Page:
head of a lion – the sacred animal of Al Uzza – as shown in fig. 6b. At the present time,
the sun sets at least twice, first on the axis of the monument, then re-appearing in the
northernmost corner of the rock before setting the second time and disappearing. The
phenomenon would have been still more impressive two thousand years ago, when the
northern rim of the disk of the sun had a declination close to 23½°. We believe that this
extraordinary ensemble of solar hierophanies, perhaps in combination with the visibility
after sunset of other celestial bodies such as the Evening Star, clearly reinforces the idea
that the Monastery was one of the most important sacred enclosures of the Nabataean
realm. Ad Deir would have been the ideal place to celebrate, on dates close to the winter
solstice, the birth of Dushara from his own mother-cum-consort Al Uzza, the goddess of
As mentioned above, the knowledge of the equinoxes was of particular importance to
the Nabataeans, and may have been a key element for the control of a lunisolar calendar
[Villeneuve and Al-Muheisen 2003]. Interestingly, our new data confirm the equinoctial
alignment of the impressive Zibb Attuf, the “Pillars of Merciful” (fig. 2b), popularly
known as the Obelisks. These giant carved markers could have been used to control time
through the use of shadow casts at sunrise. However, in the mid-1990s [Belmonte 1999],
the most inspiring equinoctial relationship was suggested for the Urn Tomb, the most
impressive and better preserved of the so-called royal tombs at the western cliffs of Djebel
Khubtha (fig. 2c) and the impressive mountain of Umm al Biyara (see fig. 1). This sacred
mountain was very important for the Nabataeans, not only due to its unassailability, but
also because it was the main source of water for the city (the Siyagh Spring, the only large
permanent water supply in Petra, was located at its base).
496 Juan Antonio Belmonte – Light and Shadows over Petra: Astronomy and Landscape…
Fig. 7. Sunset phenomenology in the western horizon (a) related to the solstices and the equinoxes
as seen from the Urn Tomb enclosure (b). Our data suggests that the site and the internal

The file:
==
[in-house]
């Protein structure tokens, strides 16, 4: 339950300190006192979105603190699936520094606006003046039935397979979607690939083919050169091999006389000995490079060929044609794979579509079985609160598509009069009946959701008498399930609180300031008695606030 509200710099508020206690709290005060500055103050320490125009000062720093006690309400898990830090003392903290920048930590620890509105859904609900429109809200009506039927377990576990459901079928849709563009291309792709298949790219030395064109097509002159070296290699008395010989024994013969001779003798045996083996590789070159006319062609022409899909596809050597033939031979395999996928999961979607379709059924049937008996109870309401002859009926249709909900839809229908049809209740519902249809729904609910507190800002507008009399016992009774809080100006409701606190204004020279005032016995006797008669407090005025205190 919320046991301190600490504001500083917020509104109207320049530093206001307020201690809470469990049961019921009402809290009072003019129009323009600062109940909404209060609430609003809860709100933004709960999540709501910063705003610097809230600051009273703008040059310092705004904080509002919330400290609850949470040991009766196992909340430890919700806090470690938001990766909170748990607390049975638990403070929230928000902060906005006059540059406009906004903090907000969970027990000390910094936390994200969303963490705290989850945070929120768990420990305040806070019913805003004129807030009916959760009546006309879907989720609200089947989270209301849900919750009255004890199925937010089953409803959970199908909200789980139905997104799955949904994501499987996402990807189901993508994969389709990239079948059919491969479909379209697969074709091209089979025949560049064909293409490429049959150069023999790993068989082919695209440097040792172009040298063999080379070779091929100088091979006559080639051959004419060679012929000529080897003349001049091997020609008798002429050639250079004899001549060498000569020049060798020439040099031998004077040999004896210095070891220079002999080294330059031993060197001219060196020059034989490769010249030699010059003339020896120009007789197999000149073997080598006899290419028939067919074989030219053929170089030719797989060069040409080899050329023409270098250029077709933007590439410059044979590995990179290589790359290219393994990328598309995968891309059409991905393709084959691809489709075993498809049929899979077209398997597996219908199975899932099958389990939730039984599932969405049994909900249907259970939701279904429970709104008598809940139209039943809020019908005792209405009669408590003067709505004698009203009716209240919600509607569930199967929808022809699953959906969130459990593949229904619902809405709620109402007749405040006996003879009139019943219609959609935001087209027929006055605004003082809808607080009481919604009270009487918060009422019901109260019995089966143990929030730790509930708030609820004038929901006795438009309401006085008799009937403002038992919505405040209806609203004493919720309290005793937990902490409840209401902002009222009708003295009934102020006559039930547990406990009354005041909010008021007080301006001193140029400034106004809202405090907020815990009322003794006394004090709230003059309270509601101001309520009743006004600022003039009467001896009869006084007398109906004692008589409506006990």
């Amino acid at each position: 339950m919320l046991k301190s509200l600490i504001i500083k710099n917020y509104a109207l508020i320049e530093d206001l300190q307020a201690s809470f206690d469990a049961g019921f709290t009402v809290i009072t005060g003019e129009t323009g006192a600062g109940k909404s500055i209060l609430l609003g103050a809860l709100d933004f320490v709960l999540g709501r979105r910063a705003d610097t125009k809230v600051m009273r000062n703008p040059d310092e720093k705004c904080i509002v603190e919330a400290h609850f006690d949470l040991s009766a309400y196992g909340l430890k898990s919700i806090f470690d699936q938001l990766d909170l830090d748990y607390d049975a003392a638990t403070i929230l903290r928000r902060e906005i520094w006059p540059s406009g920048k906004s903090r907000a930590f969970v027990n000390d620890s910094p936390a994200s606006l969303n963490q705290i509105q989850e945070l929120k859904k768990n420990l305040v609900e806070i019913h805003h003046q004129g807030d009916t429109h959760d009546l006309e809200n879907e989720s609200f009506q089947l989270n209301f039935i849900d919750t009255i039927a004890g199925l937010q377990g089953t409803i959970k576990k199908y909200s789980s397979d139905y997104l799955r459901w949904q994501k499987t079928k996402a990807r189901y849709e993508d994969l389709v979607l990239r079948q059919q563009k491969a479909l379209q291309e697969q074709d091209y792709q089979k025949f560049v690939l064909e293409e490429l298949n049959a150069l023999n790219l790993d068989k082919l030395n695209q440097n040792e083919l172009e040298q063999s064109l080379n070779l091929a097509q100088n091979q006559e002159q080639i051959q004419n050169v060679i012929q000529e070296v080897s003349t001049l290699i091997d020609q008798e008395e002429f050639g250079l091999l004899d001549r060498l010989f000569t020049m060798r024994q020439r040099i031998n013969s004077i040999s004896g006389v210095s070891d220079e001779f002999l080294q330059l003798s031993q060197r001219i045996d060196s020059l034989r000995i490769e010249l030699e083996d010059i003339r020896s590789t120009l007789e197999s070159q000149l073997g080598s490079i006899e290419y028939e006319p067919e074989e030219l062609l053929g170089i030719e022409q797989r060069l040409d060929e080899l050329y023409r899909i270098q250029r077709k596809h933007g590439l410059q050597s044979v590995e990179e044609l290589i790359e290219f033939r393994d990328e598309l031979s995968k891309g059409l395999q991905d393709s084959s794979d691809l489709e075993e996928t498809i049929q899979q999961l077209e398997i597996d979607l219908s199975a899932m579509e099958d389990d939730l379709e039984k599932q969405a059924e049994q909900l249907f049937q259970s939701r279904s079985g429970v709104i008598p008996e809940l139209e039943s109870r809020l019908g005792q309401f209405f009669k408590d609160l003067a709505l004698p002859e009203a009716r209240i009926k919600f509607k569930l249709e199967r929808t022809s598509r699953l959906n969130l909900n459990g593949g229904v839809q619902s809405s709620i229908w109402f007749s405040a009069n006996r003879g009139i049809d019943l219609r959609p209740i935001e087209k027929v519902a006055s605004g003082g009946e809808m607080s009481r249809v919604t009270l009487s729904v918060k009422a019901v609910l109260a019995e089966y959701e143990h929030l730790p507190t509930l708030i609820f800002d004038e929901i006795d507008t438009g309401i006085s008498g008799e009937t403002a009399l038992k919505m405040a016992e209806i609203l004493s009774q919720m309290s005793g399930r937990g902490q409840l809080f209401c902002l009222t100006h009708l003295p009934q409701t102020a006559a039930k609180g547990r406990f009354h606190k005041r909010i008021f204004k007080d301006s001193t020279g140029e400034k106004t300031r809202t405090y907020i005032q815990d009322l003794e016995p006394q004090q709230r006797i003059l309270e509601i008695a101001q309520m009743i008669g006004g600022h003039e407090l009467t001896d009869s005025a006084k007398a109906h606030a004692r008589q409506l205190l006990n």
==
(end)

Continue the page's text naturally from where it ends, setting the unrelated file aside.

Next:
distribution of the monument were deliberately chosen with an astronomical objective in mind.
Photographs by J. A. Belmonte; Urn Tomb plan (c) adapted from [Guzzo and Schneider 1997]
The royal tombs seem to have been built in that sector of Djebel al Khubtha where
sunset at the equinoxes was visible over the top of Umm al Biyara. For example, the
wellpreserved gate of the Urn Tomb was centred at equinox sunset over the central part of
that particular mountain. Our new data (see Table 1) plainly confirm this earlier result
but to a much higher degree of sophistication.
This is demonstrated in Table 1 and fig. 7. The Urn Tomb has a quite elaborate
design, with a large court in front of the structure and a big hall excavated into the
sandstone of the cliff, suggesting that it was used not only as a tomb (perhaps of King
Malichus II) but also as a place for other religious activities or festivals, possibly related to
the cult of the dead, in apparent connection to the autumnal equinox. On 21 December
2011, sunset at the winter solstice was observed from the court in front of the Urn
Tomb. During the sunset, the sun passed behind a conspicuous landmark in the distant
western horizon. Most important, the last rays of the sun illuminated the northeast
corner of the inner hall after crossing the main gate of the tomb. The phenomenon, in
combination with the confirmed equinoctial alignment (see fig. 7), proved quite
Sunset at the equinox took place between two distinct features on the summit of
Umm al Biyara.2 Surprisingly, our measurements (see Table 1) also indicate that sunset at
the summer solstice occurs in between another couple of this kind of “natural” features
further to the north in the distant western horizon and that this new alignment
completes the symmetry of the main hall of the tomb (see fig. 7). This impressive set of
three alignments within the plan of the tomb in combination with significant features in
the distant horizon can hardly be ascribed to chance. We argue here in favour of a
deliberate attempt to convert the hall of the Urn Tomb, whatever its actual purpose –
certainly religious – into a kind of time-keeping device that would have been very useful
in controlling time and the calendar, be it sacred or profane. We may conclude that this
is the result of an original Nabataean design, considering the findings in other buildings
commented on throughout the present paper.
Interestingly, Bishop Jason converted the Urn Tomb into the cathedral church of
Petra on 24 June 446 A.D. [Fiema 2003]. We may thus suggest that this formidable
enclosure, indeed a place with a sacred character, was selected as the new cathedral of the
city because it included such notable grouping of alignments, so useful for Christian
worship. The three alignments would have offered markers, of an excellent and precise
nature, for the determination of Christmas Eve, on 24 December, Easter (through the
observation of the spring equinox), and Saint John, on 24 June, precisely the date of
consecration of the new cathedral.
Finally, Al Khazna, or Treasury (fig. 2d), is possibly the finest monument ever erected
by the Nabataean kings. Located at a breath-taking position at the exit of As Siq, the
narrow canyon that approaches the city from the east, it is the first large building that a